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Although many different species of tarantula have the ability to "throw" the toxic hairs covering their bodies, certain types of birds consider them ideal food sources. The ability to potentially poison predators in this manner keeps them safe from many creatures, but tarantulas are preyed upon by large, daring birds.
In the jungles of South America and the desert areas of the southwestern U.S., owls prey upon tarantulas. Barn, western screech, spectacled and elf owls have diets that include the large spiders. These owls hunt at night, while temperatures are cool and insects (and spiders) are most active. They rely on speed and their talons to ensure they catch their prey quickly and efficiently. Owls only prey upon appropriately sized spiders -- smaller species typically hunt immature spiders, especially in the jungle where the leg span of some tarantulas can reach over 8.5 inches.
Large and chicken-like, the Geococcyx californianus also preys upon the tarantulas that are abundant in the deserts of the southwestern U.S. and Mexico. This omnivorous bird's diet includes small mammals, other birds, insects and even fruit. For larger food sources, the greater Roadrunner uses its speed during the hunt to follow prey and then beats intended meals against the ground or a rock while holding the catch in its oversized beak to complete the kill before swallowing it whole. Reaching up to 21 inches in length, this bird's ability to handle large spiders and animals ensures that it has ample choices.
The diet of these omnivorous birds consists mostly of fruits, but toucans also eat spiders and other insects. Though their bodies average 25 inches long, their elongated bills can reach lengths of 7.5 inches -- and are used more for finding food than for fighting. Using the bill to catch spiders saves the bird from a potential spider bite and ensures that the tarantula is incapacitated or dead before ingestion. Toucans do not chew, so no matter what their meal, they simply scoop it into their bill and tilt their heads back to swallow.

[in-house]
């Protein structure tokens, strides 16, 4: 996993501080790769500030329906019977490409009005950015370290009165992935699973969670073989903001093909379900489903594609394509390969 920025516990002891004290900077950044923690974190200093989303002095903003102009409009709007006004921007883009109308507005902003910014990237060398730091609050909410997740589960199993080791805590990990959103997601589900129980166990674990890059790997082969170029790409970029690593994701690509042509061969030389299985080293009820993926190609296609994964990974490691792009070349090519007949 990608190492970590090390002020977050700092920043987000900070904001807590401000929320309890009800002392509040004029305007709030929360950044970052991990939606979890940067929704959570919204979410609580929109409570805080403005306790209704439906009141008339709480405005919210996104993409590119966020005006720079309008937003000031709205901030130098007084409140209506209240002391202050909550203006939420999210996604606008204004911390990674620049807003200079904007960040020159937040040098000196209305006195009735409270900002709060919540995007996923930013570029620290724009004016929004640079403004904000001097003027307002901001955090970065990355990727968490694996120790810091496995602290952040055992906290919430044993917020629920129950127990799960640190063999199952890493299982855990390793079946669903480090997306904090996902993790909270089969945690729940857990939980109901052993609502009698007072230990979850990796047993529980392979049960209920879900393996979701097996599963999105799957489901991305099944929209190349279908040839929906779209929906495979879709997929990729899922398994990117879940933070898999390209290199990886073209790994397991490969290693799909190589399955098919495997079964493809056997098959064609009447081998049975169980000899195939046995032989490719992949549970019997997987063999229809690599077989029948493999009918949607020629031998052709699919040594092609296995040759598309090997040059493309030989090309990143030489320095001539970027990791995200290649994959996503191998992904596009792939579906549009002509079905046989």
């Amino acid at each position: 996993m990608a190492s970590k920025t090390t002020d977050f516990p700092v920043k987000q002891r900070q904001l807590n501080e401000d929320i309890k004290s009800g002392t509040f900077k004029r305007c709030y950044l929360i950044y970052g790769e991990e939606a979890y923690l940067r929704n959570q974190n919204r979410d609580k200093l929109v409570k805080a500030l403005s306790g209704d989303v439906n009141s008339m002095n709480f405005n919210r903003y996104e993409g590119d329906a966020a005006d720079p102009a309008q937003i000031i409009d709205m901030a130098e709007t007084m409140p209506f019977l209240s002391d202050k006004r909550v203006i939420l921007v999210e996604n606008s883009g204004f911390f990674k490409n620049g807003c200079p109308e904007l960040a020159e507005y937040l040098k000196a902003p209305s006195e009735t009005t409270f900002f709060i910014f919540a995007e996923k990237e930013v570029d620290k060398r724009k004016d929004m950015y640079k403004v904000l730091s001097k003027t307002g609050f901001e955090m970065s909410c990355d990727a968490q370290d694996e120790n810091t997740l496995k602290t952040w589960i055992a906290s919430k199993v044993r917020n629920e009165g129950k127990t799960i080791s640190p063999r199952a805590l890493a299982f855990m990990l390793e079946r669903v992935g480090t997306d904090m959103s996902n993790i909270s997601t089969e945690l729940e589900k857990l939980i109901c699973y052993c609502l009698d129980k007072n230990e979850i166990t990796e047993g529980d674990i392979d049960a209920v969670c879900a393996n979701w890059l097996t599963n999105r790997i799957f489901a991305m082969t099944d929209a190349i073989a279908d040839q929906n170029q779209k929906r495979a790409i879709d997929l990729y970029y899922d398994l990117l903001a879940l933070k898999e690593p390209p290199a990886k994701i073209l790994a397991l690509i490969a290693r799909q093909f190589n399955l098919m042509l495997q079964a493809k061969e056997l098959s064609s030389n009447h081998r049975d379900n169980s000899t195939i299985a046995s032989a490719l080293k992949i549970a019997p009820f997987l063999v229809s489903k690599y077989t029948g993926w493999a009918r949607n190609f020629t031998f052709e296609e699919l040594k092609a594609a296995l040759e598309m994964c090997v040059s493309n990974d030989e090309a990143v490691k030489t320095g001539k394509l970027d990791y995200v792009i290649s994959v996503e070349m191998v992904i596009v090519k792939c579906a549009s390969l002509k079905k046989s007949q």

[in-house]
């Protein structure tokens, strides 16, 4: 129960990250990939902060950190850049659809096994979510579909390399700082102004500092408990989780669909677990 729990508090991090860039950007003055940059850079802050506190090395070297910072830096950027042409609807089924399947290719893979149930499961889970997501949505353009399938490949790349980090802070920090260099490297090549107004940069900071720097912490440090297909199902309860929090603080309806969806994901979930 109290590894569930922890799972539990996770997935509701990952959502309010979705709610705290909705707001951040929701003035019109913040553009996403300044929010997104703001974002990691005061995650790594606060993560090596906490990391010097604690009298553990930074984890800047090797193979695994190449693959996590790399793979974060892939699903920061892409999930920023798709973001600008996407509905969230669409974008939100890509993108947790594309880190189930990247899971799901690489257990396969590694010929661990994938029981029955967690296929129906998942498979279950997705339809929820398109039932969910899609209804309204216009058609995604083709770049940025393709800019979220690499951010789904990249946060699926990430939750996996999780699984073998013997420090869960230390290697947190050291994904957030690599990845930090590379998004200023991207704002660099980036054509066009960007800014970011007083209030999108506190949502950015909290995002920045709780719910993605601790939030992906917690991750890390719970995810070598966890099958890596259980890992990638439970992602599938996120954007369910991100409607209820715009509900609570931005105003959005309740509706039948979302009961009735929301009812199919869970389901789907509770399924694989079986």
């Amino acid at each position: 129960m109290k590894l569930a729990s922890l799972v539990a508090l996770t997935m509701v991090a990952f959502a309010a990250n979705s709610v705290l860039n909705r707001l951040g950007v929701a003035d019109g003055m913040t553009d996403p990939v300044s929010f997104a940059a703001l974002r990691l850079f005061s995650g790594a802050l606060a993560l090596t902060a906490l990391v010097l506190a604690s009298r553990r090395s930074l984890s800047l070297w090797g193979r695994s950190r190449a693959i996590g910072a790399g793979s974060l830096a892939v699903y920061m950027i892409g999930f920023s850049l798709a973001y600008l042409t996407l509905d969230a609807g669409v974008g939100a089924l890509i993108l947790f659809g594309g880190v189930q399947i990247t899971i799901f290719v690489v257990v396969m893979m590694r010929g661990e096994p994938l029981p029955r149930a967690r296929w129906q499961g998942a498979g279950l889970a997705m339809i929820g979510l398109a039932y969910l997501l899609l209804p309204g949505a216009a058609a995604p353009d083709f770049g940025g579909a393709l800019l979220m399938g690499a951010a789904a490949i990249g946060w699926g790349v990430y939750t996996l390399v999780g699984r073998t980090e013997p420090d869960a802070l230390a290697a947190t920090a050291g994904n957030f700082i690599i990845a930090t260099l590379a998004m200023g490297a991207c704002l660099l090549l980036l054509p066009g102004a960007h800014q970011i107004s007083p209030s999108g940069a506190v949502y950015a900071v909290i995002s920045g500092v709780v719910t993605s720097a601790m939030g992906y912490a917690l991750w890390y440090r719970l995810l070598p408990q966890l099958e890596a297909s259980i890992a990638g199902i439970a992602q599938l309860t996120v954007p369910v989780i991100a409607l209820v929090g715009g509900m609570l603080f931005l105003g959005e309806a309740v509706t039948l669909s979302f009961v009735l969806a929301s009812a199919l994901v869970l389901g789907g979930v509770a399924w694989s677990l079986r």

The Piranga olivacea, though native to the eastern U.S., spends winter in South America and adapts its food sources annually. At only about 6.7 inches in length, these birds are not capable of feeding on some of the larger tarantula species, but the smaller ones, as well as other spiders, insects, and plants are no problem. For the larger prey, the scarlet tanager relies on its ability to hover before striking, and then if necessary will kill larger food sources like tarantulas by pressing them into the branches of the trees they live in. Although the males are red-colored when in the U.S., during their time in South America, their feathers turn green and yellow (as the female's are year round) which keeps them -- and their food -- safe among the leaves.
Bucernos bicornis is an Asian species, and even though its diet consists mainly of fruit, tarantulas have a place in it, too. Sometimes reaching 3.5 feet long, the great hornbill can eat a great deal at each meal, which is why readily available fruit is often consumed. The hornbill's preferred method of eating caught tarantulas is to kill them with their bills, tilt their heads back, and toss them in the air so that they land in the throat and are swallowed whole. Like the toucan, the hornbill's large bill protects it from the potentially dangerous tarantula bite, and offers some space between the bird and its prey before consumption.
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